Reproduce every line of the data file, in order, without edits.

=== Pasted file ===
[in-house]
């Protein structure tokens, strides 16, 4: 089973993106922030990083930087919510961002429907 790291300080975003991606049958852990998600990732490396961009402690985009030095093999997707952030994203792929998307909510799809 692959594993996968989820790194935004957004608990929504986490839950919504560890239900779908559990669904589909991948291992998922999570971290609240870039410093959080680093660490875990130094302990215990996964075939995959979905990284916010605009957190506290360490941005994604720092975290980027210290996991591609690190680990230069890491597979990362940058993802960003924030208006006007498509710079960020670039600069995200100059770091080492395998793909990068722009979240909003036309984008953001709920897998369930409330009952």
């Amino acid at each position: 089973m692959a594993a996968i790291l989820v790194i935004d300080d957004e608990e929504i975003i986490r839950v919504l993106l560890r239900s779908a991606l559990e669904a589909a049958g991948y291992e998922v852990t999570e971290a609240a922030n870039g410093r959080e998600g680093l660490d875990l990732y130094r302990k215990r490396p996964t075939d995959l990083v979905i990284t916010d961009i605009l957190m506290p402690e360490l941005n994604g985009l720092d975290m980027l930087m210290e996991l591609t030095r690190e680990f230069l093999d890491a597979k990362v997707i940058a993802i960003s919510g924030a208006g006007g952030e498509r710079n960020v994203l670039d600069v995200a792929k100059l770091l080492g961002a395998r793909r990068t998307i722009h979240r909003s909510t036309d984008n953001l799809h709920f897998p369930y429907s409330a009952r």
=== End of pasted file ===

[in-house]
């Protein structure tokens, strides 16, 4: 089973993106922030990083930087919510961002429907 790291300080975003991606049958852990998600990732490396961009402690985009030095093999997707952030994203792929998307909510799809 692959594993996968989820790194935004957004608990929504986490839950919504560890239900779908559990669904589909991948291992998922999570971290609240870039410093959080680093660490875990130094302990215990996964075939995959979905990284916010605009957190506290360490941005994604720092975290980027210290996991591609690190680990230069890491597979990362940058993802960003924030208006006007498509710079960020670039600069995200100059770091080492395998793909990068722009979240909003036309984008953001709920897998369930409330009952």
């Amino acid at each position: 089973m692959a594993a996968i790291l989820v790194i935004d300080d957004e608990e929504i975003i986490r839950v919504l993106l560890r239900s779908a991606l559990e669904a589909a049958g991948y291992e998922v852990t999570e971290a609240a922030n870039g410093r959080e998600g680093l660490d875990l990732y130094r302990k215990r490396p996964t075939d995959l990083v979905i990284t916010d961009i605009l957190m506290p402690e360490l941005n994604g985009l720092d975290m980027l930087m210290e996991l591609t030095r690190e680990f230069l093999d890491a597979k990362v997707i940058a993802i960003s919510g924030a208006g006007g952030e498509r710079n960020v994203l670039d600069v995200a792929k100059l770091l080492g961002a395998r793909r990068t998307i722009h979240r909003s909510t036309d984008n953001l799809h709920f897998p369930y429907s409330a009952r």